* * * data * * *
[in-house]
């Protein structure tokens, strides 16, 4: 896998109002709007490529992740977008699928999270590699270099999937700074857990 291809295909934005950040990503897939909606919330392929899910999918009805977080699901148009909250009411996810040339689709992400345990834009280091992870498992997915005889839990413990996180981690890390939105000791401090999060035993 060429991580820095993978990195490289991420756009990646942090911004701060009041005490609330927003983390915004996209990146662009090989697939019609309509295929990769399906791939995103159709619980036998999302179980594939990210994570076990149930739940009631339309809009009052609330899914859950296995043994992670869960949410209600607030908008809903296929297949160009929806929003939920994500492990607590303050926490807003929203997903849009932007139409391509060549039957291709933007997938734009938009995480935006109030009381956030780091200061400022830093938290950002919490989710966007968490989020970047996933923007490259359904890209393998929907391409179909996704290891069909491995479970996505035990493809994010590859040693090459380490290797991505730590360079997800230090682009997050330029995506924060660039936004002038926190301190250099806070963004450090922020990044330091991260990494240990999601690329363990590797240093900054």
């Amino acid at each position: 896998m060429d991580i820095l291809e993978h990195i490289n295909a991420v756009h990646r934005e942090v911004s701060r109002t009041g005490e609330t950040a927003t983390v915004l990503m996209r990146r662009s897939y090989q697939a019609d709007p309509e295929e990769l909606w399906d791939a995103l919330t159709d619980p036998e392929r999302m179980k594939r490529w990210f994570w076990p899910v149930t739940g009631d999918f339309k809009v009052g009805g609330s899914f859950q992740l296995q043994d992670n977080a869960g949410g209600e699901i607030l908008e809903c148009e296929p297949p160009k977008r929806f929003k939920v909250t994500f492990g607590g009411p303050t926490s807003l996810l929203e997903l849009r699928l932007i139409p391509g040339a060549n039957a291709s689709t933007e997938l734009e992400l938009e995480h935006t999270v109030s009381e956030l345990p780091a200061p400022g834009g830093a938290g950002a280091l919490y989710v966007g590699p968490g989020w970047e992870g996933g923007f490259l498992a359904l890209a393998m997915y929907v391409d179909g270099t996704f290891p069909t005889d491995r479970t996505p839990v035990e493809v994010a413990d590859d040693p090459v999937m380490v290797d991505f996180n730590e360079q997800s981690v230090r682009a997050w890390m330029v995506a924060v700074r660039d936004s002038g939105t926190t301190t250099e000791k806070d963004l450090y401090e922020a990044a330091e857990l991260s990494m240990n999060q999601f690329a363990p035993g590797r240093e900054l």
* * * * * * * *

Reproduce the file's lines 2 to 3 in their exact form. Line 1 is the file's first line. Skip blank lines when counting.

């Protein structure tokens, strides 16, 4: 896998109002709007490529992740977008699928999270590699270099999937700074857990 291809295909934005950040990503897939909606919330392929899910999918009805977080699901148009909250009411996810040339689709992400345990834009280091992870498992997915005889839990413990996180981690890390939105000791401090999060035993 060429991580820095993978990195490289991420756009990646942090911004701060009041005490609330927003983390915004996209990146662009090989697939019609309509295929990769399906791939995103159709619980036998999302179980594939990210994570076990149930739940009631339309809009009052609330899914859950296995043994992670869960949410209600607030908008809903296929297949160009929806929003939920994500492990607590303050926490807003929203997903849009932007139409391509060549039957291709933007997938734009938009995480935006109030009381956030780091200061400022830093938290950002919490989710966007968490989020970047996933923007490259359904890209393998929907391409179909996704290891069909491995479970996505035990493809994010590859040693090459380490290797991505730590360079997800230090682009997050330029995506924060660039936004002038926190301190250099806070963004450090922020990044330091991260990494240990999601690329363990590797240093900054």
């Amino acid at each position: 896998m060429d991580i820095l291809e993978h990195i490289n295909a991420v756009h990646r934005e942090v911004s701060r109002t009041g005490e609330t950040a927003t983390v915004l990503m996209r990146r662009s897939y090989q697939a019609d709007p309509e295929e990769l909606w399906d791939a995103l919330t159709d619980p036998e392929r999302m179980k594939r490529w990210f994570w076990p899910v149930t739940g009631d999918f339309k809009v009052g009805g609330s899914f859950q992740l296995q043994d992670n977080a869960g949410g209600e699901i607030l908008e809903c148009e296929p297949p160009k977008r929806f929003k939920v909250t994500f492990g607590g009411p303050t926490s807003l996810l929203e997903l849009r699928l932007i139409p391509g040339a060549n039957a291709s689709t933007e997938l734009e992400l938009e995480h935006t999270v109030s009381e956030l345990p780091a200061p400022g834009g830093a938290g950002a280091l919490y989710v966007g590699p968490g989020w970047e992870g996933g923007f490259l498992a359904l890209a393998m997915y929907v391409d179909g270099t996704f290891p069909t005889d491995r479970t996505p839990v035990e493809v994010a413990d590859d040693p090459v999937m380490v290797d991505f996180n730590e360079q997800s981690v230090r682009a997050w890390m330029v995506a924060v700074r660039d936004s002038g939105t926190t301190t250099e000791k806070d963004l450090y401090e922020a990044a330091e857990l991260s990494m240990n999060q999601f690329a363990p035993g590797r240093e900054l």